This is Part 6 of of the (re)Vision talk on leadership principles from the Life of Mary.
The fifth characteristic of Mary’s that we see in Scripture is creative encouragement. Real influence is not nagging or begging or hounding or complaining. We said earlier that influence is not controlling. It comes through creative encouragement. . John 2:1-12 records Jesus’ first miracle:
The next day Jesus' mother was a guest at a wedding celebration in the village of Cana in Galilee. Jesus and his disciples were also invited to the celebration. The wine supply ran out during the festivities, so Jesus' mother spoke to him about the problem. "They have no more wine," she told him. "How does that concern you and me?" Jesus asked. "My time has not yet come." But his mother told the servants, "Do whatever he tells you." Six stone waterpots were standing there; they were used for Jewish ceremonial purposes and held twenty to thirty gallons each. Jesus told the servants, "Fill the jars with water." When the jars had been filled to the brim, he said, "Dip some out and take it to the master of ceremonies." So they followed his instructions. When the master of ceremonies tasted the water that was now wine, not knowing where it had come from (though, of course, the servants knew), he called the bridegroom over. "Usually a host serves the best wine first," he said. "Then, when everyone is full and doesn't care, he brings out the less expensive wines. But you have kept the best until now!" This miraculous sign at Cana in Galilee was Jesus' first display of his glory. And his disciples believed in him.
This is so cool. This was Jesus’ first miracle, and it was his mother that set him up. Weddings were important social functions in Jewish life and running out of wine would have been a tremendous embarrassment to the hosts. Mary was the person who brought the problem to Jesus’ attention. Jesus kinda brushed her off, “How does that concern you and me?...My time is not yet come...”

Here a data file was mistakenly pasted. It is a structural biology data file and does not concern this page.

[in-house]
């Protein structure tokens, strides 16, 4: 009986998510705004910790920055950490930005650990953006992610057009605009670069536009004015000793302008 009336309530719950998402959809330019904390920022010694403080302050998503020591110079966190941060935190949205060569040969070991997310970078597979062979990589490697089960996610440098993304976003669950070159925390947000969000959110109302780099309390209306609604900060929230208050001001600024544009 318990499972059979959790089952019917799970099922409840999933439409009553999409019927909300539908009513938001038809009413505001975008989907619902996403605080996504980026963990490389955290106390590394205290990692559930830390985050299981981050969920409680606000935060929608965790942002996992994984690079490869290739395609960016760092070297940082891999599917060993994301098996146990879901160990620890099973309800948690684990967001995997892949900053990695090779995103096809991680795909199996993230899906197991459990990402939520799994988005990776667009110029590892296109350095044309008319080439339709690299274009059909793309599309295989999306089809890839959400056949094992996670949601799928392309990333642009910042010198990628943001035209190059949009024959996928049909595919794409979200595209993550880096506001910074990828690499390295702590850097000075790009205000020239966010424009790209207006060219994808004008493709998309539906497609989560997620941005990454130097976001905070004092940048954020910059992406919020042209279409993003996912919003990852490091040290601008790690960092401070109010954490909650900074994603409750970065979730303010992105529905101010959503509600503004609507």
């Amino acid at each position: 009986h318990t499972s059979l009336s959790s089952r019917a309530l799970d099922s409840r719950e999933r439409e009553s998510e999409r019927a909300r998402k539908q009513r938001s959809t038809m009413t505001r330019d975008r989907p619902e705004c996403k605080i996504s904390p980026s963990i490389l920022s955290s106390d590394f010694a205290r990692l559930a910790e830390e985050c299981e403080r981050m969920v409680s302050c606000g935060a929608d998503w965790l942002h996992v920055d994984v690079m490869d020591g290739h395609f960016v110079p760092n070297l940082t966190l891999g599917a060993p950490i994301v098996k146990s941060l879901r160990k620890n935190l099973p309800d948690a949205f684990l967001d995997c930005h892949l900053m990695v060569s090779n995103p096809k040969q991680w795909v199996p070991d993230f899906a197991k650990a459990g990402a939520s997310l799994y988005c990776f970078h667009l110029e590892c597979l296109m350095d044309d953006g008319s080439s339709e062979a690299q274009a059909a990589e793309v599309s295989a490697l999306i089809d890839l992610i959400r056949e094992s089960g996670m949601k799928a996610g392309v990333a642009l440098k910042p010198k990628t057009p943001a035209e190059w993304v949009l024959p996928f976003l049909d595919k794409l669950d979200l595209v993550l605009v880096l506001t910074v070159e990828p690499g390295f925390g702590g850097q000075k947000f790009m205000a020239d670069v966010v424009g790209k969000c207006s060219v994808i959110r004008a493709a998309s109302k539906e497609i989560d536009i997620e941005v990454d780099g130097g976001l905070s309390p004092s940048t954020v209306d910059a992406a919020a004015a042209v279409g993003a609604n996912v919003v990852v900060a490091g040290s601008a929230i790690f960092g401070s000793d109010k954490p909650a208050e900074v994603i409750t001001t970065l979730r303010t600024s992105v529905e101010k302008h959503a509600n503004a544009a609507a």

She didn’t give up. Just knew her place, her role, and did what only she could do. Left the rest up to him.
She confidently told the servants, “Do whatever he tells you.”
Mary must have sensed that it was Jesus’ time, and she knew how to set him up for that. She knew what to say, when to say it, and how to say it. She didn’t push. She just encouraged Jesus, ensured resources were available, and left the rest up to her Son.
Sometimes the best way to lead is to follow. To sit on the sidelines and just encourage.
As women, it might be easier for us to see problems or potential in people and to know when certain steps should be taken or when certain things should happen. And we get impatient. Those are not the moments to jump out in front of people. We should use our intuition to encourage and give life—not to crush and take control.
I’m going to be blunt and address something that goes on in our culture and especially in the church. Women—we get frustrated when we perceive that men are not stepping up to the plate—whether in leadership in the church or in asking you out on a date or whatever. If we perceive men aren’t stepping up to the plate in some way, then I want to encourage us to follow Mary’s example. Encourage the gifts we see in men. Do whatever we can to ensure that opportunities are available. And then shut up, step back, get out of the way, and let them step up to the plate as God leads them.
Leadership happens when we find creative ways to encourage those around us and give them opportunities and platforms to succeed.